Lt. Gen. Sir Aylmer Hunter-Weston

At the outbreak of the First World War, Sir Aylmer Gould Hunter-Weston commanded the 11th Infantry Brigade on the Western Front.  In April 1915, he was promoted to command the 29th Division, and was in charge of all British troops at the south end of the Gallipoli peninsula.  Invalided home in July 1915, he returned to command the VIII Army Corps in the Somme Offensive in July 1916.               

Born 23 Sep 1864, he was commissioned into the Royal Engineers in 1884.  He married Grace Strang Steel in 1905, and in 1911 succeeded his mother as Laird of Hunterston.  Elected to Parliament as Unionist M.P. for North Ayrshire in October 1916, he retired from the House of Commons in 1935.  He died on 18 Mar 1940 after falling from a turret at Hunterston House, and is buried at West Kilbride Cemetery.
Portrait painted by Philip de László
in 1916

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At the VIII Army Corps dug-out on Hunter-Weston

Hill, Helles, May 1915   
Return To The Dardanelles

In May 1921, Lt. General Hunter-Weston sent the following telegram to the Reuters Agency, with the request that it be published so as to reach as many as possible of those who fought at the Dardanelles:-  

“To the survivors – sailors, soldiers and airmen who fought at the Dardanelles – on this, the sixth anniversary of the original landing, and in your name, I am laying on each of the main beaches a
wreath of wild flowers gathered from the land made forever British by the bodies of our heroic dead.  May we who survived do our best to spread the spirit of cheerful self-sacrifice, of devotion to duty and of comradeship which they so gloriously exemplified, and so help to attain the ideals for which we fought.”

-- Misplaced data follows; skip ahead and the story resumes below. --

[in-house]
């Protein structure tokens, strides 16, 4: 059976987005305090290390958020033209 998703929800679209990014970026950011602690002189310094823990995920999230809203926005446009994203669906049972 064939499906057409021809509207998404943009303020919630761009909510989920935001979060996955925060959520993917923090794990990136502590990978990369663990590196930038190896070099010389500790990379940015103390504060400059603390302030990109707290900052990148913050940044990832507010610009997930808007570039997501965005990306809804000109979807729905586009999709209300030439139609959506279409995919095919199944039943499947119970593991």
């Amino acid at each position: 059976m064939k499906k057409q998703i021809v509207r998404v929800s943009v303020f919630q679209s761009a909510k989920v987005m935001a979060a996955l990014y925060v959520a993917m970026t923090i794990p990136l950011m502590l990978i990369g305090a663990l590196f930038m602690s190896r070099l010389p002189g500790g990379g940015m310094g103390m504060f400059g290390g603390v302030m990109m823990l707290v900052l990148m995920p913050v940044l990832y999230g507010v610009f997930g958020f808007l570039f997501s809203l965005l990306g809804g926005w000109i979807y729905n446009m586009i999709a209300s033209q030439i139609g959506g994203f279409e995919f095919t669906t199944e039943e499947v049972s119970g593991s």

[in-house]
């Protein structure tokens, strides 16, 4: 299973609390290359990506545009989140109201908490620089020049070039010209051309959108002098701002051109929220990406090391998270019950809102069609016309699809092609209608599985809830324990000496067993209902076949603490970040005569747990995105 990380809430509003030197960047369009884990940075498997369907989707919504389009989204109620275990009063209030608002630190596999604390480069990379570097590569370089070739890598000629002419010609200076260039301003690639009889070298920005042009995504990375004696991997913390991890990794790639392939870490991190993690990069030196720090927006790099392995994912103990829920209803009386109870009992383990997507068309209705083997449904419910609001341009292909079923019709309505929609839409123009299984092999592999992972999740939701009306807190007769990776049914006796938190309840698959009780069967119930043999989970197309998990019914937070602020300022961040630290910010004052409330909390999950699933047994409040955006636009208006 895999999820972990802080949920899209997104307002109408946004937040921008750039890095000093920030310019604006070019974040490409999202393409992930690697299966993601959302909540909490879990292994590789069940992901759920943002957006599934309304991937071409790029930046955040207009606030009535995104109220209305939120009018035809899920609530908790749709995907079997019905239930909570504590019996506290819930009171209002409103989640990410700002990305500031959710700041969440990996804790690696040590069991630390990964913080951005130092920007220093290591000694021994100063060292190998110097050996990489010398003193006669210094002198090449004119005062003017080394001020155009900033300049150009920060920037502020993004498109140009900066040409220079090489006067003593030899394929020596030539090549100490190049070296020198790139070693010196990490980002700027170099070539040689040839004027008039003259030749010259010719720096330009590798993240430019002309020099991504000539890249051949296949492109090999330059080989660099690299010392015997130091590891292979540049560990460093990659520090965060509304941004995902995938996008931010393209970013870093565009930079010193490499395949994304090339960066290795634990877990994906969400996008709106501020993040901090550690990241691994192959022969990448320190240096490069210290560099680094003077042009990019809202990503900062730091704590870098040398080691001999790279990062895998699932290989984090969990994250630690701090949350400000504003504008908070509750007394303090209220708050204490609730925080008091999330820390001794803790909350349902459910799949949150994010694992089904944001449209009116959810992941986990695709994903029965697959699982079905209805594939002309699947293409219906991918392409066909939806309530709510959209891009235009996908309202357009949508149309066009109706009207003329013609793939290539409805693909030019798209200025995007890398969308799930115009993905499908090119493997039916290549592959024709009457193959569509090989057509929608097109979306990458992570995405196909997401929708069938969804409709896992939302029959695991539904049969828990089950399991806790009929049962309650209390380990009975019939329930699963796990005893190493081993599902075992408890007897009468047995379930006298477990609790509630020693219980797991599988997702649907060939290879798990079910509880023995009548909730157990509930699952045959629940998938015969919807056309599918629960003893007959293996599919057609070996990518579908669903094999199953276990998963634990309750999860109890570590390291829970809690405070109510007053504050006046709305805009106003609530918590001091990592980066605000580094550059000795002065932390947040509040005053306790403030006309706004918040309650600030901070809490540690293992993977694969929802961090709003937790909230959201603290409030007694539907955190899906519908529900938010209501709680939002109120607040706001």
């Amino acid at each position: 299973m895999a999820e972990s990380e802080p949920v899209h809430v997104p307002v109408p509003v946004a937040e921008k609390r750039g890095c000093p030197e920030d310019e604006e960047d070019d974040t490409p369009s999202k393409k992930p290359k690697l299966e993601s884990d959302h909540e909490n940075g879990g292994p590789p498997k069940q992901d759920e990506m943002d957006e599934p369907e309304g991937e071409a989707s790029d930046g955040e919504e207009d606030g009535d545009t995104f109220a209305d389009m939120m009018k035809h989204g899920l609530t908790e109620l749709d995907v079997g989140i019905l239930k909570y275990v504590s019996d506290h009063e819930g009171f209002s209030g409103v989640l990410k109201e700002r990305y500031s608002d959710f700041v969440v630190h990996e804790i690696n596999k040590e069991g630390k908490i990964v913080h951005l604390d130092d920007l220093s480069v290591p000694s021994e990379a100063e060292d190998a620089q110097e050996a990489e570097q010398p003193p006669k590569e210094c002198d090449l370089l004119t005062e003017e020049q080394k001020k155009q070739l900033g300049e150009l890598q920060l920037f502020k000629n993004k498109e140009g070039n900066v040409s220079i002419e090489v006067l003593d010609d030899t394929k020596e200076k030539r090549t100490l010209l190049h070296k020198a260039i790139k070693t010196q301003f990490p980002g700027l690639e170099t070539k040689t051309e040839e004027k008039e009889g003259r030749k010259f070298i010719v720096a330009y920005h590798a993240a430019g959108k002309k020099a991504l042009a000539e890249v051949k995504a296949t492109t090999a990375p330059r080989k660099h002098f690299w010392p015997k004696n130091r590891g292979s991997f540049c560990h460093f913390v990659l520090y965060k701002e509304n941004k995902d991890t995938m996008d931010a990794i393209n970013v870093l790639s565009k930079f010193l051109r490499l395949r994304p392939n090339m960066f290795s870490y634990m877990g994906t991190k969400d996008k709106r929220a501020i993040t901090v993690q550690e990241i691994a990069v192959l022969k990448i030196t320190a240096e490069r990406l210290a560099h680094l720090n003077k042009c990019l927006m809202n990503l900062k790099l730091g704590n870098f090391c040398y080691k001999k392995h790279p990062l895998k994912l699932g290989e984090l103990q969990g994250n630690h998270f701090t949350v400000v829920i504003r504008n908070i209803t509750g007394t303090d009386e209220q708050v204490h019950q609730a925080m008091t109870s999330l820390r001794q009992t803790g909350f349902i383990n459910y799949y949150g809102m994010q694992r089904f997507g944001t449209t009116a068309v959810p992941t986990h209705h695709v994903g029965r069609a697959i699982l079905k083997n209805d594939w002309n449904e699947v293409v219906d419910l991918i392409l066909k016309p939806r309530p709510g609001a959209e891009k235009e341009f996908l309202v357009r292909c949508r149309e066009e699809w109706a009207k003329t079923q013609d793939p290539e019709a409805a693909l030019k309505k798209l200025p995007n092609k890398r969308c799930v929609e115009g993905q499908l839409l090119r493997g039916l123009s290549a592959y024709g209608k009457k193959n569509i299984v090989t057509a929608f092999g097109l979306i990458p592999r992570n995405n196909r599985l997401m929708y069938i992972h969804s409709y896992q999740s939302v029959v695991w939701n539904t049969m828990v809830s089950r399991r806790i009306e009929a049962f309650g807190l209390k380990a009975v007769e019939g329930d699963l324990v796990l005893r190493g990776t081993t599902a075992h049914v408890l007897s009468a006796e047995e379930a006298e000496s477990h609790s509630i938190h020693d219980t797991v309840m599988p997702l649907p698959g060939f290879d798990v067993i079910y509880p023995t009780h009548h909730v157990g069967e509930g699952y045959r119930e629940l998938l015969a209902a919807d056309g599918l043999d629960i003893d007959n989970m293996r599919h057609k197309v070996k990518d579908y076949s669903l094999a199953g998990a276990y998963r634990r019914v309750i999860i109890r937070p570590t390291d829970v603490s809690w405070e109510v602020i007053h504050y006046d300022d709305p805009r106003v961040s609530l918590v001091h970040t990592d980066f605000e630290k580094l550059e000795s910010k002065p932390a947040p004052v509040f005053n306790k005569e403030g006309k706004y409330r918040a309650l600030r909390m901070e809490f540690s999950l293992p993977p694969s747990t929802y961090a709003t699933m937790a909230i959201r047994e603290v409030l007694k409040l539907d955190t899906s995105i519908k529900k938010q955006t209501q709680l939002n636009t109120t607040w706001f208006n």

The above photograph of Hunter-Weston featured on one of the commemorative first-day covers released in Australia on Anzac Day, 25 April 2005, on the 90th anniversary of the Gallipoli landings.

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Fairlie Friends  

When the fate of Captain Alfred Parker was unknown after he’d been reported killed, and then reported wounded and missing in October 1914, his family contacted Lt. General Hunter-Weston for assistance.  In a letter dated 11 January 1915 to the Captain’s brother, Hunter-Weston advised that he had received confirmation of Captain Parker’s death and burial.  To the Captain’s mother he wrote, “You his mother may well be proud to have given birth to such a son.  And it is better for his wife to have lived those alas all too few years with him than to have existed for aeons with any other.  I am proud to have been his friend.”

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Fairlie War Memorial  

At the unveiling ceremony of Fairlie War Memorial on 20 August 1921, Lt. General Hunter-Weston gave an address at the memorial service.  He spoke of the qualities of the men who were being honoured – their determination and grit and courage; their devotion to duty and self-sacrifice and comradeship, saying “The sacrifice was one of the noblest in the minds of man – they gave their lives for others.  Greater love hath no man than this, to lay down his life for a friend.”

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Drawing portraying laying of wreath on “W” Beach, as described in telegram (above)




Pictures courtesy Angus Cochran Patrick ____________________________________________________________________________________


Fairlie Community Association SCIO

Scottish Charity No. SC028785